Councillor Florence Roberts said she is “too vain to use a cane,” but is thrilled the city hall installed an accessible lift to all levels of the building.
The installation is one of two ways the city was made more accessible this week. The lift cost $138,000.
Last summer, the old lift broke down and with her osteoarthritis-ridden knees, Roberts had to climb the stairs one slow step at a time.
The city couldn’t get the parts to replace the lift so the building was inaccessible to people with disabilities, said Roberts.
Now she waits for knee-replacement surgery, but, in the meantime, she can make it to council chambers with little pain.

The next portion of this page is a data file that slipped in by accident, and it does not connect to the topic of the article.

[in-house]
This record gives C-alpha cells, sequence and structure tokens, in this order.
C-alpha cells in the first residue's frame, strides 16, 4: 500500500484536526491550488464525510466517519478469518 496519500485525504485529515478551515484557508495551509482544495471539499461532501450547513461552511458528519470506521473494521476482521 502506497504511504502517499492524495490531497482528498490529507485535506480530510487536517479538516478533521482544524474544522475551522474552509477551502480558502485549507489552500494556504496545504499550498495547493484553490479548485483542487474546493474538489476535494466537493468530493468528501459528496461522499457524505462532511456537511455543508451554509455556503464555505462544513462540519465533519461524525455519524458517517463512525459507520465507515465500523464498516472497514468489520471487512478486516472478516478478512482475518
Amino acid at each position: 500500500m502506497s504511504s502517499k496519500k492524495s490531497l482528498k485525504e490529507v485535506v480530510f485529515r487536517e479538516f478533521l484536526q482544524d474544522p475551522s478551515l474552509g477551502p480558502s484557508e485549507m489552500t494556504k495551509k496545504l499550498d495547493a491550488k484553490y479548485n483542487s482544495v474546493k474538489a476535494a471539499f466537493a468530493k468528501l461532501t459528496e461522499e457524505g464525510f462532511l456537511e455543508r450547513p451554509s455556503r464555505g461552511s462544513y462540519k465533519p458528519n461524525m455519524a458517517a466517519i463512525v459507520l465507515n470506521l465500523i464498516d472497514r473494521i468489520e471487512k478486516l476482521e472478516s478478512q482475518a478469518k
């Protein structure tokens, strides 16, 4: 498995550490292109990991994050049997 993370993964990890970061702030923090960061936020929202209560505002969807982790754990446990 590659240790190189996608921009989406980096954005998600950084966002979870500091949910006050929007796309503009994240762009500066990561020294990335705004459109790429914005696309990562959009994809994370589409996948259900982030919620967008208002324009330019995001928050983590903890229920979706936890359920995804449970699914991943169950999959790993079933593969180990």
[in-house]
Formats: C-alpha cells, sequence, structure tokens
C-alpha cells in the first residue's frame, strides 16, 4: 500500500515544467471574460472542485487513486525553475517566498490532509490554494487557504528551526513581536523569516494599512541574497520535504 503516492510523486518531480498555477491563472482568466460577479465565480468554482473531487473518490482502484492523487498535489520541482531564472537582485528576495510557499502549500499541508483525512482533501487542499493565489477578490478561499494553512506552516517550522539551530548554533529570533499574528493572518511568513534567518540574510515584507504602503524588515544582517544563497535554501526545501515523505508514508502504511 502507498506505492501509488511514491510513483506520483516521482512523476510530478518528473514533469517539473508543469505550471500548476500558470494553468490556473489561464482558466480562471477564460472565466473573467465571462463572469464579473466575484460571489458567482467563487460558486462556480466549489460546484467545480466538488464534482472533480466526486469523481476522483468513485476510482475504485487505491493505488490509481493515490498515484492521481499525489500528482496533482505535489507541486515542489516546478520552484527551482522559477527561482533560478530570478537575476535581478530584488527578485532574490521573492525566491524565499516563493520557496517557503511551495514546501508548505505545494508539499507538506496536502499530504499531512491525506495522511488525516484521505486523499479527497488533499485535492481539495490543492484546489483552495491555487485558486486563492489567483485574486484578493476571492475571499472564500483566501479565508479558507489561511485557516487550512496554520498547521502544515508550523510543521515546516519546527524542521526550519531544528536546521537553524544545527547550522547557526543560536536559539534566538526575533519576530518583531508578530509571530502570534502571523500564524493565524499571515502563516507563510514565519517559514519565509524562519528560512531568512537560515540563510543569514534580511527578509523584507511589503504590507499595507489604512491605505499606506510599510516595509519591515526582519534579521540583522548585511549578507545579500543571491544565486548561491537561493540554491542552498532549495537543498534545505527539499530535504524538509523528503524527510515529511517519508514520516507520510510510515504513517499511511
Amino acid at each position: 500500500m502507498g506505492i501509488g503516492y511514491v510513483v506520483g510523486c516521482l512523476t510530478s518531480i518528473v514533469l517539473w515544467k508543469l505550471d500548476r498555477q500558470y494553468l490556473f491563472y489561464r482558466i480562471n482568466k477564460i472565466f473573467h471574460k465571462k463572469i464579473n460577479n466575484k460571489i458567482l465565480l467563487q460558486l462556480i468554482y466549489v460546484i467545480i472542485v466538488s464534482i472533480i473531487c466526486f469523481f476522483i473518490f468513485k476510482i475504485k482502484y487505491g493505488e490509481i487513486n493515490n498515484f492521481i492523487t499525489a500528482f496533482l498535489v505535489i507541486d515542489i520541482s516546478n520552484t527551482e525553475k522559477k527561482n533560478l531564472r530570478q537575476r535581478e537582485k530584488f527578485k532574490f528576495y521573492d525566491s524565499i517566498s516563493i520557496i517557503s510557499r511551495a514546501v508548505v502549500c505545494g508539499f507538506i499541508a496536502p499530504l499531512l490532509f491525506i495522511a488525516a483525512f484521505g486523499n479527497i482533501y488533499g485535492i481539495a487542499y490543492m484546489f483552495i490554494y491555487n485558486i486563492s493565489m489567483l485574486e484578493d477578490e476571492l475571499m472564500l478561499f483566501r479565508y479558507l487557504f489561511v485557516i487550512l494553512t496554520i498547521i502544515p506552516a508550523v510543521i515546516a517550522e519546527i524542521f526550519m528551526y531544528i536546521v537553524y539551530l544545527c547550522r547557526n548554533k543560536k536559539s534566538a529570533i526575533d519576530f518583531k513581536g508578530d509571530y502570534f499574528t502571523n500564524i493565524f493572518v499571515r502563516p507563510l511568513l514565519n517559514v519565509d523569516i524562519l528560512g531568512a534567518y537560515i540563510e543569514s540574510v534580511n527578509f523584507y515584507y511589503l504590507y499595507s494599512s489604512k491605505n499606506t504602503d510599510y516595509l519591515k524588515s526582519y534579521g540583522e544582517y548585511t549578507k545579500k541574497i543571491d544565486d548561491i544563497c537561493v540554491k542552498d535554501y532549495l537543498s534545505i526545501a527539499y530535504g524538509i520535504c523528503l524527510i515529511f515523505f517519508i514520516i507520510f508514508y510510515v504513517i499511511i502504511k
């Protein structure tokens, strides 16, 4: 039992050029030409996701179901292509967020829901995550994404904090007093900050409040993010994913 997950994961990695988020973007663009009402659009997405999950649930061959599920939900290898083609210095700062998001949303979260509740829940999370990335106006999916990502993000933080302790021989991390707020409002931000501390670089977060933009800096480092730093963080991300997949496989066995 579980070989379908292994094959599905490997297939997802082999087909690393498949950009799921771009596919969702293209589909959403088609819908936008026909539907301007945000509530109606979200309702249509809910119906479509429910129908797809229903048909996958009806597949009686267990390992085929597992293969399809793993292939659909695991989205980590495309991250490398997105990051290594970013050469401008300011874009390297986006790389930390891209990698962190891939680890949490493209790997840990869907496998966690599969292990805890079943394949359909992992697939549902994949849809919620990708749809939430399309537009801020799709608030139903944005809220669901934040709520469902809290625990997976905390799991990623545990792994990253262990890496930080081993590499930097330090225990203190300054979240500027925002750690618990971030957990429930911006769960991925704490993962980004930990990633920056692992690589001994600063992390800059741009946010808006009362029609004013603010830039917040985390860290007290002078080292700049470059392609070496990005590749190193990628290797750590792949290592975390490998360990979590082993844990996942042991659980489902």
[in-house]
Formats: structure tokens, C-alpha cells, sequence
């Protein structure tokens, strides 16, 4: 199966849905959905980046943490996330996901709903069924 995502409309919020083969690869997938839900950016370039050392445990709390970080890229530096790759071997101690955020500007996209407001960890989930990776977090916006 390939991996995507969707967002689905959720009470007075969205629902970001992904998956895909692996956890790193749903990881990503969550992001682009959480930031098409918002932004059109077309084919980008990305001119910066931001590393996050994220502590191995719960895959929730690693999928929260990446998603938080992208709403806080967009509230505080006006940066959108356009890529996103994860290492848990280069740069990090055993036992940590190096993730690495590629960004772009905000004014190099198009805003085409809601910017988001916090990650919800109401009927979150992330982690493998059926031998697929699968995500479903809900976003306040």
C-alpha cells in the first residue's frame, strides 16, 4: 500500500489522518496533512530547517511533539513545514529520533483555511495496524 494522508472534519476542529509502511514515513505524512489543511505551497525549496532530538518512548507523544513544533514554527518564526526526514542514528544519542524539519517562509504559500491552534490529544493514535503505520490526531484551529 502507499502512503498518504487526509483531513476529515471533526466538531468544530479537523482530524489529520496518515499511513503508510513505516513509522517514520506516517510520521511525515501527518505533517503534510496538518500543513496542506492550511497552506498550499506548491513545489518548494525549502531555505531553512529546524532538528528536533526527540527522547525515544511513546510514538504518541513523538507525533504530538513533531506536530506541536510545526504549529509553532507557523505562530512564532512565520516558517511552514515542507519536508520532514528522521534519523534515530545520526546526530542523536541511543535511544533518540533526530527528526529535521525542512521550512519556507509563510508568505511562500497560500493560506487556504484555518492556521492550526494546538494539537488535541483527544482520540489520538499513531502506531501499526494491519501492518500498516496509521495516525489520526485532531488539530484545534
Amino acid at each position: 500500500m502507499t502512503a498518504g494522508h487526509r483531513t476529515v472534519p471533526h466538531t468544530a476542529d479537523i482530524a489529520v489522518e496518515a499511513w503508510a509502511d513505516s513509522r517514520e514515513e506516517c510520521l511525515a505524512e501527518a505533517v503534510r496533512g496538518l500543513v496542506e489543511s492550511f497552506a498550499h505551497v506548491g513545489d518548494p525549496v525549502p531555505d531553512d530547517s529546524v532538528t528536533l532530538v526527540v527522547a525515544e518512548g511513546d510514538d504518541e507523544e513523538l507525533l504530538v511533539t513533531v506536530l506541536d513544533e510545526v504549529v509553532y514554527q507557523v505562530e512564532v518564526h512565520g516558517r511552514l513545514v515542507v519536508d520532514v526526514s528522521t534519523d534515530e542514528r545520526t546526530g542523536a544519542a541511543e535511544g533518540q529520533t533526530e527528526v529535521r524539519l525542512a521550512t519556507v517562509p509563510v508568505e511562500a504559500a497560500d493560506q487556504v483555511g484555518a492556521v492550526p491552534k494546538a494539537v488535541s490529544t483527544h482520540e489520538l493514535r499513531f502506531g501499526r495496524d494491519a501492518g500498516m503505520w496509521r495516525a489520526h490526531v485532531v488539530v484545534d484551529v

“I was an athlete when I was young and now I’m paying for it,” said Roberts. “I’m just generally old and falling apart.”
As was the former Handy Bus. It was approaching the end of its usable life so the city spent $180,000 on a new one.
Jillian Campion has multiple sclerosis. She doesn’t use the bus service but did attend the unveiling of the new vehicle on Monday.
“It’s just wonderful for people with disabilities,” she said.
Earlier this month, the city added four low-floor buses, making 100 per cent of the transit fleet accessible.
“It represents another significant milestone on our path to improve accessibility in our city,” said Mayor Bev Buckway.
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